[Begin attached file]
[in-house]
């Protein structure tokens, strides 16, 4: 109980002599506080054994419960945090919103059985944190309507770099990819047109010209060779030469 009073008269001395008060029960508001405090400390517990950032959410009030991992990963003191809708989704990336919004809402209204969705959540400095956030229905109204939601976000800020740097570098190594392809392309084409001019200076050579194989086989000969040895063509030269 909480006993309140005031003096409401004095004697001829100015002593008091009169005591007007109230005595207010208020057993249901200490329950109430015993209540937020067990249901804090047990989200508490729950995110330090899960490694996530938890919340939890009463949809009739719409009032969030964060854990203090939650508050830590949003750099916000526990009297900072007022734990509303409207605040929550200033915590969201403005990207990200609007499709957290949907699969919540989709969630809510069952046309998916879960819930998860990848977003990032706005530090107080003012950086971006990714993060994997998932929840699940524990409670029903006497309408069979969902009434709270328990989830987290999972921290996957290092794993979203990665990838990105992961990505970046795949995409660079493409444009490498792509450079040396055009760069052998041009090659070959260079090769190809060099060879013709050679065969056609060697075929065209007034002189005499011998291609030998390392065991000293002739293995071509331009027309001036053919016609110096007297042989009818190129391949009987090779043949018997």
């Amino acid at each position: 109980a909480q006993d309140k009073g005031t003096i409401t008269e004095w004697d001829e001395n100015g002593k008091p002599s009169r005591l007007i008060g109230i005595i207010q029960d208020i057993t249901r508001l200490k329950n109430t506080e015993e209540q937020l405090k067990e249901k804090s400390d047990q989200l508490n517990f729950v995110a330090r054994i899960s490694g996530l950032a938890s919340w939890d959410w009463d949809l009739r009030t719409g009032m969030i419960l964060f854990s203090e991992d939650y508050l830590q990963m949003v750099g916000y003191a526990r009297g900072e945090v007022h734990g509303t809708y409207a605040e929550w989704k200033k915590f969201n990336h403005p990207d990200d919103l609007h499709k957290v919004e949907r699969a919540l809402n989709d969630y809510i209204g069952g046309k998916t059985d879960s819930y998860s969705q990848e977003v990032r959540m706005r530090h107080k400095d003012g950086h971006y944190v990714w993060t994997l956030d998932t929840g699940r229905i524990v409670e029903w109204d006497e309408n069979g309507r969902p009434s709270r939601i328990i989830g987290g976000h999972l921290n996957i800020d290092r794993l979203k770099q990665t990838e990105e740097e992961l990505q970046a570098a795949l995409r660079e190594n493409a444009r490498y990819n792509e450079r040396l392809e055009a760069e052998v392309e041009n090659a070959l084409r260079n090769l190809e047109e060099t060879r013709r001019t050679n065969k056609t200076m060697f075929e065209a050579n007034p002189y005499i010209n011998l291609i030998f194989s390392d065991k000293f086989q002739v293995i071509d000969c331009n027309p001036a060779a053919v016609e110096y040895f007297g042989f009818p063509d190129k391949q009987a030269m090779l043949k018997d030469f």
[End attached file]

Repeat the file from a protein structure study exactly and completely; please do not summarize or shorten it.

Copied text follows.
[in-house]
């Protein structure tokens, strides 16, 4: 109980002599506080054994419960945090919103059985944190309507770099990819047109010209060779030469 009073008269001395008060029960508001405090400390517990950032959410009030991992990963003191809708989704990336919004809402209204969705959540400095956030229905109204939601976000800020740097570098190594392809392309084409001019200076050579194989086989000969040895063509030269 909480006993309140005031003096409401004095004697001829100015002593008091009169005591007007109230005595207010208020057993249901200490329950109430015993209540937020067990249901804090047990989200508490729950995110330090899960490694996530938890919340939890009463949809009739719409009032969030964060854990203090939650508050830590949003750099916000526990009297900072007022734990509303409207605040929550200033915590969201403005990207990200609007499709957290949907699969919540989709969630809510069952046309998916879960819930998860990848977003990032706005530090107080003012950086971006990714993060994997998932929840699940524990409670029903006497309408069979969902009434709270328990989830987290999972921290996957290092794993979203990665990838990105992961990505970046795949995409660079493409444009490498792509450079040396055009760069052998041009090659070959260079090769190809060099060879013709050679065969056609060697075929065209007034002189005499011998291609030998390392065991000293002739293995071509331009027309001036053919016609110096007297042989009818190129391949009987090779043949018997």
């Amino acid at each position: 109980a909480q006993d309140k009073g005031t003096i409401t008269e004095w004697d001829e001395n100015g002593k008091p002599s009169r005591l007007i008060g109230i005595i207010q029960d208020i057993t249901r508001l200490k329950n109430t506080e015993e209540q937020l405090k067990e249901k804090s400390d047990q989200l508490n517990f729950v995110a330090r054994i899960s490694g996530l950032a938890s919340w939890d959410w009463d949809l009739r009030t719409g009032m969030i419960l964060f854990s203090e991992d939650y508050l830590q990963m949003v750099g916000y003191a526990r009297g900072e945090v007022h734990g509303t809708y409207a605040e929550w989704k200033k915590f969201n990336h403005p990207d990200d919103l609007h499709k957290v919004e949907r699969a919540l809402n989709d969630y809510i209204g069952g046309k998916t059985d879960s819930y998860s969705q990848e977003v990032r959540m706005r530090h107080k400095d003012g950086h971006y944190v990714w993060t994997l956030d998932t929840g699940r229905i524990v409670e029903w109204d006497e309408n069979g309507r969902p009434s709270r939601i328990i989830g987290g976000h999972l921290n996957i800020d290092r794993l979203k770099q990665t990838e990105e740097e992961l990505q970046a570098a795949l995409r660079e190594n493409a444009r490498y990819n792509e450079r040396l392809e055009a760069e052998v392309e041009n090659a070959l084409r260079n090769l190809e047109e060099t060879r013709r001019t050679n065969k056609t200076m060697f075929e065209a050579n007034p002189y005499i010209n011998l291609i030998f194989s390392d065991k000293f086989q002739v293995i071509d000969c331009n027309p001036a060779a053919v016609e110096y040895f007297g042989f009818p063509d190129k391949q009987a030269m090779l043949k018997d030469f």